The Different Faces of Good Writing

My last article on the craft of writing focused on contrasting different types of casual writers with professional writers and examined how their craft varies depending on the intended audience. This time, I thought it would be a good idea to talk about the different types of quality writing that professional authors will do for their respective styles and genres.

Too often, the concept of ‘good writing’ for professional authors is overly simplified by well-meaning industry professionals. For example, I once attended a workshop on setting description where the presenter gave multiple examples of lengthy, image-heavy scene description. Her attitude was that these were all examples of good writing, while other, less-detailed descriptions, were examples of bad writing. What she failed to mention was that depending on the type of book and the scene involved, there are many times when drawn-out descriptions are the wrong choice and will break the narrative’s flow and pacing.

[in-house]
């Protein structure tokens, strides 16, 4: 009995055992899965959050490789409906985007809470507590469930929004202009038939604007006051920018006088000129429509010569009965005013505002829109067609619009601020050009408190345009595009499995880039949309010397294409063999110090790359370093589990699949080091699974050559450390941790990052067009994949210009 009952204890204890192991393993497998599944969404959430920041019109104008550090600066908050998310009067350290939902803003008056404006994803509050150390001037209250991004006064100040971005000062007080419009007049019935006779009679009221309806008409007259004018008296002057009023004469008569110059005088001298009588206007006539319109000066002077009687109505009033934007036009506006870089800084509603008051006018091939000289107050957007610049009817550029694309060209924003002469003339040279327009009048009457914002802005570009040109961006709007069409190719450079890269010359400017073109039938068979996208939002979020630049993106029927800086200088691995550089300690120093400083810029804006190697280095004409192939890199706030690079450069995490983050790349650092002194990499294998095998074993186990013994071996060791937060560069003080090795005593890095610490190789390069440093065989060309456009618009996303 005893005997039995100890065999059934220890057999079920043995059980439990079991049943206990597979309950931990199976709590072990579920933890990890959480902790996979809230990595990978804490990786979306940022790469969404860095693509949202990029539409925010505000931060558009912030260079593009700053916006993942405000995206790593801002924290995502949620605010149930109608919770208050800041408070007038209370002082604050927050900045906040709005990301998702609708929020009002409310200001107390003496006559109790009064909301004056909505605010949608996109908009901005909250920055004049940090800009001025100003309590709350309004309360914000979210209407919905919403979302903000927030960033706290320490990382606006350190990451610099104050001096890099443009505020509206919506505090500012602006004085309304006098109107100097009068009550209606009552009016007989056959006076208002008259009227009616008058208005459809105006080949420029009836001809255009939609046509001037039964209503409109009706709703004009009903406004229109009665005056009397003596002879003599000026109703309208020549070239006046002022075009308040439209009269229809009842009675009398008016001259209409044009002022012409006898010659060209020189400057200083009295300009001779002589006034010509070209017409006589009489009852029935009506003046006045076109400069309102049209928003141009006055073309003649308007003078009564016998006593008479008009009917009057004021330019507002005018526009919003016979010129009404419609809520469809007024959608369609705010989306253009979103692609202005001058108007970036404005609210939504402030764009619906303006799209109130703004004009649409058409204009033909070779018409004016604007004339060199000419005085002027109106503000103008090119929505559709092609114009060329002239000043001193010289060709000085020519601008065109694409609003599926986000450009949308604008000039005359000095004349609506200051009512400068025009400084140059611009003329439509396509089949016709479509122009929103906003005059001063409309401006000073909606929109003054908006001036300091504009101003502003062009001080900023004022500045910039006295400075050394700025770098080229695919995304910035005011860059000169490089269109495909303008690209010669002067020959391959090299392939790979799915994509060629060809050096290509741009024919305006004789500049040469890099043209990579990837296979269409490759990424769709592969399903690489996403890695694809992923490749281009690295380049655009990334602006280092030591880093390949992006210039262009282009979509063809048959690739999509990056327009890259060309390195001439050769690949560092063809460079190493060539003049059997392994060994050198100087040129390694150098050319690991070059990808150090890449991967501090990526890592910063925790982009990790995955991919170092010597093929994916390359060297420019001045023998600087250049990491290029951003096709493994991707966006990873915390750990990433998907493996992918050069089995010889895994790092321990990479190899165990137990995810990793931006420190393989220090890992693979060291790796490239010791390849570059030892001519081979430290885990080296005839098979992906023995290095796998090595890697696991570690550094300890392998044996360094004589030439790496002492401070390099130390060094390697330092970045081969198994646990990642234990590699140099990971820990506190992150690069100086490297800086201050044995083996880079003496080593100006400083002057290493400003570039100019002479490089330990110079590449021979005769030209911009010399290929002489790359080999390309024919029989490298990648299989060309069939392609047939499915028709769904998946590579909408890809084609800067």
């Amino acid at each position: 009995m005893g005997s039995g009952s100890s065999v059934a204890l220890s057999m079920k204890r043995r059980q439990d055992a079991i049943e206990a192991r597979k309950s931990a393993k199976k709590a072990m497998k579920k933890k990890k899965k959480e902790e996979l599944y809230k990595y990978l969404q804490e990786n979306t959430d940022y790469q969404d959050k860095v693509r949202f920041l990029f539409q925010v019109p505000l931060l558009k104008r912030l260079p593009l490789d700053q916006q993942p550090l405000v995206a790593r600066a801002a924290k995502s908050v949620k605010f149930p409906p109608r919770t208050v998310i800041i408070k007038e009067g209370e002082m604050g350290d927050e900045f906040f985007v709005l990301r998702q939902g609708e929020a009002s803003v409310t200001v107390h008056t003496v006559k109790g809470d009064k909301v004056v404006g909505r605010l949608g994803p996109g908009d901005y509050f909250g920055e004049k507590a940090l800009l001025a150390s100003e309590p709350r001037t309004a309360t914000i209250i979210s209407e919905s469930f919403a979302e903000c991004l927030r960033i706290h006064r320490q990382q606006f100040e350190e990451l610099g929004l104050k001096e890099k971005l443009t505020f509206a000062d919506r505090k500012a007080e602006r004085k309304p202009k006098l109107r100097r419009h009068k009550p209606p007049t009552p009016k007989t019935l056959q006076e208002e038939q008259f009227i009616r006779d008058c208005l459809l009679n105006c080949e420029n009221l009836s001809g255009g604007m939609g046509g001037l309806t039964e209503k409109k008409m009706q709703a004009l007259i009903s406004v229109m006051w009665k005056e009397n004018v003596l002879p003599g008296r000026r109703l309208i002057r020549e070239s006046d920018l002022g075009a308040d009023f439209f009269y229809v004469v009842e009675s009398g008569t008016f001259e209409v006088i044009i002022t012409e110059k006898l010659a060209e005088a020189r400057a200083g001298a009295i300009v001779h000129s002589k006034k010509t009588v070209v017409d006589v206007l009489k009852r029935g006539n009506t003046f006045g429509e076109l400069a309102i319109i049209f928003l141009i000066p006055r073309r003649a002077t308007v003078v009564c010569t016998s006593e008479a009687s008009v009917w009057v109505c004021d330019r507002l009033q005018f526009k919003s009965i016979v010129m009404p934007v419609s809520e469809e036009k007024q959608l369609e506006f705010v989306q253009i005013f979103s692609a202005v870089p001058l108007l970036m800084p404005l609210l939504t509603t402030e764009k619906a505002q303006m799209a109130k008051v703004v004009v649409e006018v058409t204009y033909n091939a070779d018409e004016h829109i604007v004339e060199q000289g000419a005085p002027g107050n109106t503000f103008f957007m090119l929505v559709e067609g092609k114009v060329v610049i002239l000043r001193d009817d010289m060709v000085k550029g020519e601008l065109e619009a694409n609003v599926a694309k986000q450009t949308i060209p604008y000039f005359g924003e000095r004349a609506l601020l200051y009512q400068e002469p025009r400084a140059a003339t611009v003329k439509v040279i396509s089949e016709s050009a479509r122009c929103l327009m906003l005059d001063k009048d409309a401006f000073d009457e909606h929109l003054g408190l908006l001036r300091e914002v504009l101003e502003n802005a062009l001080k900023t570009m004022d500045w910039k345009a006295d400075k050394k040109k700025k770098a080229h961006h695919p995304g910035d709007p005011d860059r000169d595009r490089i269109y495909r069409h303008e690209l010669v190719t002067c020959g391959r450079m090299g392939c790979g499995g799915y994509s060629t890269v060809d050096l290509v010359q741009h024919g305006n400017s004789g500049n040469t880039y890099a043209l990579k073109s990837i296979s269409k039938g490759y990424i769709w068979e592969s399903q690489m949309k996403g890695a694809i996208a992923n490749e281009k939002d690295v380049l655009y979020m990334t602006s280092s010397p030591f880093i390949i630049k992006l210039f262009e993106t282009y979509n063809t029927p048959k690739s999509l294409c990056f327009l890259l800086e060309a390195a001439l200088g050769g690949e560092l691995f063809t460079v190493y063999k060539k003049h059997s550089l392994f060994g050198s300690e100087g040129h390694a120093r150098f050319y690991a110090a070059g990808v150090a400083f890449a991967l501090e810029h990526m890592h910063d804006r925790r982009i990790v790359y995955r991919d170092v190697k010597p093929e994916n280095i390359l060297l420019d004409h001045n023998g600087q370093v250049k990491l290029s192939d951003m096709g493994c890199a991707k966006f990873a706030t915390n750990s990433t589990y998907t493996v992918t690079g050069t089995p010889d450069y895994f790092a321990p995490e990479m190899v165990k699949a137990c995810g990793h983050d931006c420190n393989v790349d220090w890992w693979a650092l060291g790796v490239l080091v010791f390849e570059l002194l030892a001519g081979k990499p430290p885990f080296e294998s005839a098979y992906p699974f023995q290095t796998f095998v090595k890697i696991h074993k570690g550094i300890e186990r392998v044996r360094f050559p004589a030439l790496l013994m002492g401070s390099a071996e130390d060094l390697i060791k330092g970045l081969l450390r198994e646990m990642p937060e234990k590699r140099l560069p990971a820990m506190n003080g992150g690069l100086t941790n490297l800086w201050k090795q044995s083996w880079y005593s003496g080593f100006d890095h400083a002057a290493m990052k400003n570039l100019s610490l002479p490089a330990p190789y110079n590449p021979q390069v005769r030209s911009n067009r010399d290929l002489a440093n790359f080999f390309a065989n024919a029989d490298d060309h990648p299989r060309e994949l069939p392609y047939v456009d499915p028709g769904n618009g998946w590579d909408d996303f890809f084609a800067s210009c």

My point is that there are many approaches to writing which are often presented as absolutes, when in reality, their effectiveness is relative to the type of story that the author wants to tell. Let’s use the idea of long descriptions vs. short descriptions to illustrate.

If I were writing a scene in a literary novella where an old man is sitting on a park bench in winter and is thinking about mortality, that would be a perfect time to use some complex imagery in the description. Details like the cold, silent snow and the low clouds pressing down on the world like death shrouds would add to the poignancy of the moment and evoke some real emotion.

But what if the same old man in the park is actually sitting there waiting to make contact with one of his undercover agents in a thriller novel? The reader doesn’t need to know any details about the park, except perhaps that it is cold and uncomfortable but there’s no one around, so it’s the perfect place for this sort of meeting.

Neither of these two approaches are wrong despite their significant differences, and a good author will know what approach is best for each scene and story. Of course, good writing does tend to share some characteristics, regardless of the approach. It’s important to stay focused on the primary purpose of the scene, for example, just like an author should be mindful of common problems like excessive wordiness or failing to establish any setting at all. But a skilled writer will be able to remember all of those important principles while still using the approach that works best for their story and intended audience.

Above image generated using Microsoft Designer

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